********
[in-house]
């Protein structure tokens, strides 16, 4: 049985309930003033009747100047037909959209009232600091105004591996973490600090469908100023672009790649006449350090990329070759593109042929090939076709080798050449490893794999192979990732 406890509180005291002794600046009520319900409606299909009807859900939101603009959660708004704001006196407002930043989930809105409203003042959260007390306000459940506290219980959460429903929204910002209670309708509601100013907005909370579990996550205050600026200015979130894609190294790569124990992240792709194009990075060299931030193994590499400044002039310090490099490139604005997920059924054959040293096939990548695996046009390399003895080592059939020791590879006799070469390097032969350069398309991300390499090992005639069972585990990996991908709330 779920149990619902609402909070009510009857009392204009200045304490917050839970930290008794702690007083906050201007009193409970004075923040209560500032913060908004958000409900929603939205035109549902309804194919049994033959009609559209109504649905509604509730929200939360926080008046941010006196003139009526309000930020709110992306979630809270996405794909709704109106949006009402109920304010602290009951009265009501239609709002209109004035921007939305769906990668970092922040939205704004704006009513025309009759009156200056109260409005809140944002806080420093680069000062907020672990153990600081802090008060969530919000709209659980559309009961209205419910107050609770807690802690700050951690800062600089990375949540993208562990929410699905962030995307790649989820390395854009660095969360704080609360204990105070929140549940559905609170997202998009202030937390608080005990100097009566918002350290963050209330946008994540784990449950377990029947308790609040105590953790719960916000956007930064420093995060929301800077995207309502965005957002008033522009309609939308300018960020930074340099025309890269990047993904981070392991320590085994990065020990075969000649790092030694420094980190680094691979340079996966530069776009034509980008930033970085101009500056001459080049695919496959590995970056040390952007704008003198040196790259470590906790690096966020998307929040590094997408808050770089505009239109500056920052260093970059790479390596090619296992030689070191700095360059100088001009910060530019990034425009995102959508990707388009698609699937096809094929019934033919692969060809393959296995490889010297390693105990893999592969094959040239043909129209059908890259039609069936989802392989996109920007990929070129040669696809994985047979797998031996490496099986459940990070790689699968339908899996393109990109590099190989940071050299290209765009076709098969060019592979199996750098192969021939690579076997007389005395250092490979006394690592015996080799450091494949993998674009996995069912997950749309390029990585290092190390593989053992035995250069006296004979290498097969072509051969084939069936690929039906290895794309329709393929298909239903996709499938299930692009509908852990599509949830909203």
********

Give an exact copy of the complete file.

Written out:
[in-house]
């Protein structure tokens, strides 16, 4: 049985309930003033009747100047037909959209009232600091105004591996973490600090469908100023672009790649006449350090990329070759593109042929090939076709080798050449490893794999192979990732 406890509180005291002794600046009520319900409606299909009807859900939101603009959660708004704001006196407002930043989930809105409203003042959260007390306000459940506290219980959460429903929204910002209670309708509601100013907005909370579990996550205050600026200015979130894609190294790569124990992240792709194009990075060299931030193994590499400044002039310090490099490139604005997920059924054959040293096939990548695996046009390399003895080592059939020791590879006799070469390097032969350069398309991300390499090992005639069972585990990996991908709330 779920149990619902609402909070009510009857009392204009200045304490917050839970930290008794702690007083906050201007009193409970004075923040209560500032913060908004958000409900929603939205035109549902309804194919049994033959009609559209109504649905509604509730929200939360926080008046941010006196003139009526309000930020709110992306979630809270996405794909709704109106949006009402109920304010602290009951009265009501239609709002209109004035921007939305769906990668970092922040939205704004704006009513025309009759009156200056109260409005809140944002806080420093680069000062907020672990153990600081802090008060969530919000709209659980559309009961209205419910107050609770807690802690700050951690800062600089990375949540993208562990929410699905962030995307790649989820390395854009660095969360704080609360204990105070929140549940559905609170997202998009202030937390608080005990100097009566918002350290963050209330946008994540784990449950377990029947308790609040105590953790719960916000956007930064420093995060929301800077995207309502965005957002008033522009309609939308300018960020930074340099025309890269990047993904981070392991320590085994990065020990075969000649790092030694420094980190680094691979340079996966530069776009034509980008930033970085101009500056001459080049695919496959590995970056040390952007704008003198040196790259470590906790690096966020998307929040590094997408808050770089505009239109500056920052260093970059790479390596090619296992030689070191700095360059100088001009910060530019990034425009995102959508990707388009698609699937096809094929019934033919692969060809393959296995490889010297390693105990893999592969094959040239043909129209059908890259039609069936989802392989996109920007990929070129040669696809994985047979797998031996490496099986459940990070790689699968339908899996393109990109590099190989940071050299290209765009076709098969060019592979199996750098192969021939690579076997007389005395250092490979006394690592015996080799450091494949993998674009996995069912997950749309390029990585290092190390593989053992035995250069006296004979290498097969072509051969084939069936690929039906290895794309329709393929298909239903996709499938299930692009509908852990599509949830909203």